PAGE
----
On location in London…
The most interesting thing that happened this week was our foray into location audio; the “ninjas of the audio world”. For those not in the know, location audio is the recording of audio for television or film on set or, on location. And like any good ninja, location audio engineers or boom microphone operators need to be hidden at all times, out of the frame of the camera, and without even casting a shadow over the scene. The same principal goes with post-production engineering except the equivalent of being “seen” is when the audio doesn’t seem to fit with the visual. Our crews are currently working through a series of labs where we take on the roles of location recording, boom microphone operator, and post production editor.
This week also featured our electric guitar miking lab. Or should I say guitar amplifier miking lab? Anyway you slice it we were recording “gits” to a session. That said I am not giving it justice. Based on what we learned in Production class, we ran a session to the best of our ability. Choosing the right microphones, putting them in the right place, setting up foldback, and hitting play is still a gross simplification. Getting the best performance is emphasized because it is so important. After my personal experience of providing talent for other crews and then recording other students for my own, it is more than clear that there are so many vastly talented performers at this school with different skills sets. Some can give you 180% and others can write an interesting part. I would have to say the most challenging part of these sessions is communication.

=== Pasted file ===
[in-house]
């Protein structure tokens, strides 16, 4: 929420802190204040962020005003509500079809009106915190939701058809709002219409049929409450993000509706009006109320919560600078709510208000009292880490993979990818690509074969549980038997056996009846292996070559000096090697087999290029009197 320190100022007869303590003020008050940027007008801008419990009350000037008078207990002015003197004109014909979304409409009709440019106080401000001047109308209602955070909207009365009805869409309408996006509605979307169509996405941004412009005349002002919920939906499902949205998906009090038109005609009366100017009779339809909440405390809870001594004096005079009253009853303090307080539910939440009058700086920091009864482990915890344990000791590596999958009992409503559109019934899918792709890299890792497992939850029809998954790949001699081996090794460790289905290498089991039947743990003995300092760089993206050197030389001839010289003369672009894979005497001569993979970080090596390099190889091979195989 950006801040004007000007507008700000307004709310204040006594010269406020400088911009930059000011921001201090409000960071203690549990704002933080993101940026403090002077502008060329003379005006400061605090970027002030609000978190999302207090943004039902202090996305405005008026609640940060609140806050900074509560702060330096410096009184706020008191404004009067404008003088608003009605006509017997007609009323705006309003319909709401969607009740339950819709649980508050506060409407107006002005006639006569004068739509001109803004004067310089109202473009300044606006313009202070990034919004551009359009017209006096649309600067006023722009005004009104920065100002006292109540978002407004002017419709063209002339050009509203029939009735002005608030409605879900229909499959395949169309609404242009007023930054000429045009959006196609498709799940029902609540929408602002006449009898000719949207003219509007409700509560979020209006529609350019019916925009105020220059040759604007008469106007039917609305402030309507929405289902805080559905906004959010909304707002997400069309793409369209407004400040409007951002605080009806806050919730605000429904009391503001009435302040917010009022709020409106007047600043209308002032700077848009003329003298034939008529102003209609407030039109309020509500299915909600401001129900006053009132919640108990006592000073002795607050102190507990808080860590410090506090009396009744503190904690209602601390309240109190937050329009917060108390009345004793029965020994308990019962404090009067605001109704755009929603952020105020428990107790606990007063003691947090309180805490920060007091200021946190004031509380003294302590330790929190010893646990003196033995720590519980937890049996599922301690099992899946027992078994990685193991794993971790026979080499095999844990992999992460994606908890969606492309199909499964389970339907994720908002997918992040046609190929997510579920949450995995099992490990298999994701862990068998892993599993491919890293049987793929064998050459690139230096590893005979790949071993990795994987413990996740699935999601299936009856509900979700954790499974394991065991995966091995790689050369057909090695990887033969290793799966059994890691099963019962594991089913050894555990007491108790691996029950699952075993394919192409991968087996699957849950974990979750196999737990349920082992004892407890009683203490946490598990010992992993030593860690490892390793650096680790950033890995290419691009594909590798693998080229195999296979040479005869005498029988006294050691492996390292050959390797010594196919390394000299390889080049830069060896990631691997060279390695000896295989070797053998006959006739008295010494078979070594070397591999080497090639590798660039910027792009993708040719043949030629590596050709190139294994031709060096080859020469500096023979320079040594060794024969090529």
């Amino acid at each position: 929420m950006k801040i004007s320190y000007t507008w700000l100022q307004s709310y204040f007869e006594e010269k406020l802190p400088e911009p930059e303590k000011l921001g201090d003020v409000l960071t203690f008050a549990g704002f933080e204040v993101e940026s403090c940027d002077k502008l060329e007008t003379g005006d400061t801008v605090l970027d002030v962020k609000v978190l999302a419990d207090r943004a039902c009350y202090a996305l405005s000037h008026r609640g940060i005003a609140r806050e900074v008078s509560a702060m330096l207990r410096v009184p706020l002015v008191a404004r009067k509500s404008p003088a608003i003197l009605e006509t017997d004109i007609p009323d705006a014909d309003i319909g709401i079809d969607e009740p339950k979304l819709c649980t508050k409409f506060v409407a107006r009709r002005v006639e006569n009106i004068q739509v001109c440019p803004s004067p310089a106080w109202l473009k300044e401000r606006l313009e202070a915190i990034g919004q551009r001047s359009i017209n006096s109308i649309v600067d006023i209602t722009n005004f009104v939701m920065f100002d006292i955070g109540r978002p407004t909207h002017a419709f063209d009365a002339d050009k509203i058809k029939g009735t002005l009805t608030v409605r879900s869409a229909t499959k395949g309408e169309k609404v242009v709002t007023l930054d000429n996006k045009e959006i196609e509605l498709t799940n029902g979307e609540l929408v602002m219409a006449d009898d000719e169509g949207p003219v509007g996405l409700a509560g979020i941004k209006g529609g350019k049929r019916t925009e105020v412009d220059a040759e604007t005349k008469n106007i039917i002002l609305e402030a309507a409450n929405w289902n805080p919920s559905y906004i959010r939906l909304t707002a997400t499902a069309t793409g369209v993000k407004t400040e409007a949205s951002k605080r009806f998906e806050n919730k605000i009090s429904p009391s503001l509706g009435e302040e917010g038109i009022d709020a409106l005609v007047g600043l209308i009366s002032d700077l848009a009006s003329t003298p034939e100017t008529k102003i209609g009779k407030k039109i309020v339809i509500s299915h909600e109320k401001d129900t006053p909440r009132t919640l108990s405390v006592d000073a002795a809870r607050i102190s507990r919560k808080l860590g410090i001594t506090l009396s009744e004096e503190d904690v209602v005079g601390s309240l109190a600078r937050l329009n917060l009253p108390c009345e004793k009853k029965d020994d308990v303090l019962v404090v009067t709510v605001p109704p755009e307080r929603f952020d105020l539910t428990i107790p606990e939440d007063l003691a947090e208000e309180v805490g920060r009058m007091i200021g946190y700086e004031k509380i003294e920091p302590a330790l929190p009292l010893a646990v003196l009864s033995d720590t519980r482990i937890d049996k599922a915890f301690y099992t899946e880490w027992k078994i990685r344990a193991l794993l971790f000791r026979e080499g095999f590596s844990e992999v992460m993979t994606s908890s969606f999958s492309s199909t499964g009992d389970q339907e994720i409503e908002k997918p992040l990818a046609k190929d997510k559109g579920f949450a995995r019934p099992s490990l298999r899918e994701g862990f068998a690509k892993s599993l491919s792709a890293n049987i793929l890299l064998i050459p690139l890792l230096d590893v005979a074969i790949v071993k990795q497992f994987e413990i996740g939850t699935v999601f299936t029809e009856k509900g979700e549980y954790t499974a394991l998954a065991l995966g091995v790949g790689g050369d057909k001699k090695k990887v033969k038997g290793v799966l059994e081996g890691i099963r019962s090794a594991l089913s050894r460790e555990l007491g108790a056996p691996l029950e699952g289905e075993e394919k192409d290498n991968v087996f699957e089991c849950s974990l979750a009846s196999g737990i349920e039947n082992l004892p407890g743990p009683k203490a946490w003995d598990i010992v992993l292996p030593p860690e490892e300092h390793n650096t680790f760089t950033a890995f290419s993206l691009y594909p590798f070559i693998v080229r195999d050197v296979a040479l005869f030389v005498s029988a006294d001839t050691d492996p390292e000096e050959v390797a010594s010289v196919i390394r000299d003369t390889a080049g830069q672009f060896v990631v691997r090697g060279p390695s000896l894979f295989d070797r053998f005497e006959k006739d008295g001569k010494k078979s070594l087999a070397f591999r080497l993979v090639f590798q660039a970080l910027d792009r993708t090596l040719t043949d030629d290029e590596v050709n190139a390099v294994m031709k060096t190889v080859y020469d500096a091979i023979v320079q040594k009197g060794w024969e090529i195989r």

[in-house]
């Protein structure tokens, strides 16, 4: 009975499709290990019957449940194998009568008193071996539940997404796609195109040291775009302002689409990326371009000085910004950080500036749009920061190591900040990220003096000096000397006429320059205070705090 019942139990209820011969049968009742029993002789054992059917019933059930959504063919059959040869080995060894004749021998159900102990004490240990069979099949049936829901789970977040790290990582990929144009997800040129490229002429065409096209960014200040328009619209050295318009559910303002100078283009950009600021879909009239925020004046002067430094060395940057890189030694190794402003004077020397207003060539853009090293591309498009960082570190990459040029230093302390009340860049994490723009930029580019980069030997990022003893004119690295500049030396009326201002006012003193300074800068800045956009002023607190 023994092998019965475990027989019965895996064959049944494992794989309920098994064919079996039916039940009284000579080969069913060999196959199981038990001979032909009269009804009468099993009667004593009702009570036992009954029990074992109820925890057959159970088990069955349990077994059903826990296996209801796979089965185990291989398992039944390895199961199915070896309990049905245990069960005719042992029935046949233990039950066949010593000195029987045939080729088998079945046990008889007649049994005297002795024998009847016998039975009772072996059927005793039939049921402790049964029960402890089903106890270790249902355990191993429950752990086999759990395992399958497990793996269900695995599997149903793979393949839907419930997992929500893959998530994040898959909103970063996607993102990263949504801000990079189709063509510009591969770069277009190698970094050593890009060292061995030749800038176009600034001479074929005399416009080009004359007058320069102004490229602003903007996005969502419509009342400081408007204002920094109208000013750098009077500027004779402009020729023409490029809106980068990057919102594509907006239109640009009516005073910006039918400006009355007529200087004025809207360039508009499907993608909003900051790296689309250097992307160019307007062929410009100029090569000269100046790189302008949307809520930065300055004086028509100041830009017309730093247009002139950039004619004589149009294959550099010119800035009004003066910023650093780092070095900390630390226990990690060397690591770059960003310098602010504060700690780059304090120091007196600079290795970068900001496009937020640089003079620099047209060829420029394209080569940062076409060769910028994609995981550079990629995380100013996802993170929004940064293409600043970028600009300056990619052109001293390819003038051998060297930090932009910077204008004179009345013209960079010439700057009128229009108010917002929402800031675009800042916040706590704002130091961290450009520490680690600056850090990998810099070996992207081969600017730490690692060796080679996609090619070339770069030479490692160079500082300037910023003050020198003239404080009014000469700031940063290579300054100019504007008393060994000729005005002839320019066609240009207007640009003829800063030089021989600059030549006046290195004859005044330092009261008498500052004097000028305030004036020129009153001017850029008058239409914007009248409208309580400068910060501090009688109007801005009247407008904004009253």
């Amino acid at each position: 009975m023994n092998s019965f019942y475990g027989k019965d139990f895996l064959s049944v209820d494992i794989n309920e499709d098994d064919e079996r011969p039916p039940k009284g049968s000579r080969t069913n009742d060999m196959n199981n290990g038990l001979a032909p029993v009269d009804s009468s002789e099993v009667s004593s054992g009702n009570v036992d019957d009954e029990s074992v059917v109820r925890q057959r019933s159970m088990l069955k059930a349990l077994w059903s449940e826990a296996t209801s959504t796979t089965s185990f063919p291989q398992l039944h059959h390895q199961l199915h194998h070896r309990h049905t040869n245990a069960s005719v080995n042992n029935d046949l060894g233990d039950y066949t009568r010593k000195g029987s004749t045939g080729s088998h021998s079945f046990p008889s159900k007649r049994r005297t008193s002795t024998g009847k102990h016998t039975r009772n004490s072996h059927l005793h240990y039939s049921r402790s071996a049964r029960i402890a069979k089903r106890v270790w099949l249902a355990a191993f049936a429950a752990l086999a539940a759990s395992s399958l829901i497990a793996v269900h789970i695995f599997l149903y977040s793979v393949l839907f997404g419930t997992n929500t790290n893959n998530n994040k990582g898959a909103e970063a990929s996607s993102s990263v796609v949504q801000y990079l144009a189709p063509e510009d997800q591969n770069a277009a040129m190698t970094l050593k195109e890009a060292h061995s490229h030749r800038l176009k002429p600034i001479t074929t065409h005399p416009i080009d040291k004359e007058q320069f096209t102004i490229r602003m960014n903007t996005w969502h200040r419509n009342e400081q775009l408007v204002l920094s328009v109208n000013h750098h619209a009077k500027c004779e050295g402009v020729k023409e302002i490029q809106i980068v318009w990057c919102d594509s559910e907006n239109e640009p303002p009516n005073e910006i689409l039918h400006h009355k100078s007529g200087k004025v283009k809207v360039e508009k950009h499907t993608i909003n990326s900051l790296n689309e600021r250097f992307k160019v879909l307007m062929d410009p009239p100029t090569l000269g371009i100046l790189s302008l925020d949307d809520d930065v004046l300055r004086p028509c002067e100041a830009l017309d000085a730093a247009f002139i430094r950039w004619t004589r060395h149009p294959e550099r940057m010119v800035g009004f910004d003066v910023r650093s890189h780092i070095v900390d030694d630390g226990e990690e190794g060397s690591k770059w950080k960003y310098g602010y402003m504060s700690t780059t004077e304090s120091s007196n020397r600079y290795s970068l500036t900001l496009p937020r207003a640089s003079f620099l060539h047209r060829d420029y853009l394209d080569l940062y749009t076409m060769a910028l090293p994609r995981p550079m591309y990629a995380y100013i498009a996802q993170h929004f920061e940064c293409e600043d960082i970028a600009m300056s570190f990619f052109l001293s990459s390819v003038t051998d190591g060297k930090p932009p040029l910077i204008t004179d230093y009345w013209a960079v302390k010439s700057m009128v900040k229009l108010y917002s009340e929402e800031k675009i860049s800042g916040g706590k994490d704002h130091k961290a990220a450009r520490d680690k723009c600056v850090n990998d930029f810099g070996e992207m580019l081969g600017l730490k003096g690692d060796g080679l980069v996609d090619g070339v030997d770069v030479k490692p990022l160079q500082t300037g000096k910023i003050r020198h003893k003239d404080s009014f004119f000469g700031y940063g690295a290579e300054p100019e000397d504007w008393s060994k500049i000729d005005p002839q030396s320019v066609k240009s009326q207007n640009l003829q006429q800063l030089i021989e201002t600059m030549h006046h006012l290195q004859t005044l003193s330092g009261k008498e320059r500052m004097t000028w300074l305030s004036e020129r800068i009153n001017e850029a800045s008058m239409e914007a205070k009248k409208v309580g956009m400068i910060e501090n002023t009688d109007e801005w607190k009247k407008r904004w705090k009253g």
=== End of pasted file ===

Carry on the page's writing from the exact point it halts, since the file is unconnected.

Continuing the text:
Our most important, and most tedious live sound lab yet- the crimping of RJ-45 Ethernet cables. It seems only fitting that living in the digital age and live sound’s focus on connecters, that the twain would meet in a lab. I have no comment on the experience other than some of us swear loudly while using a crimper.
Until next time.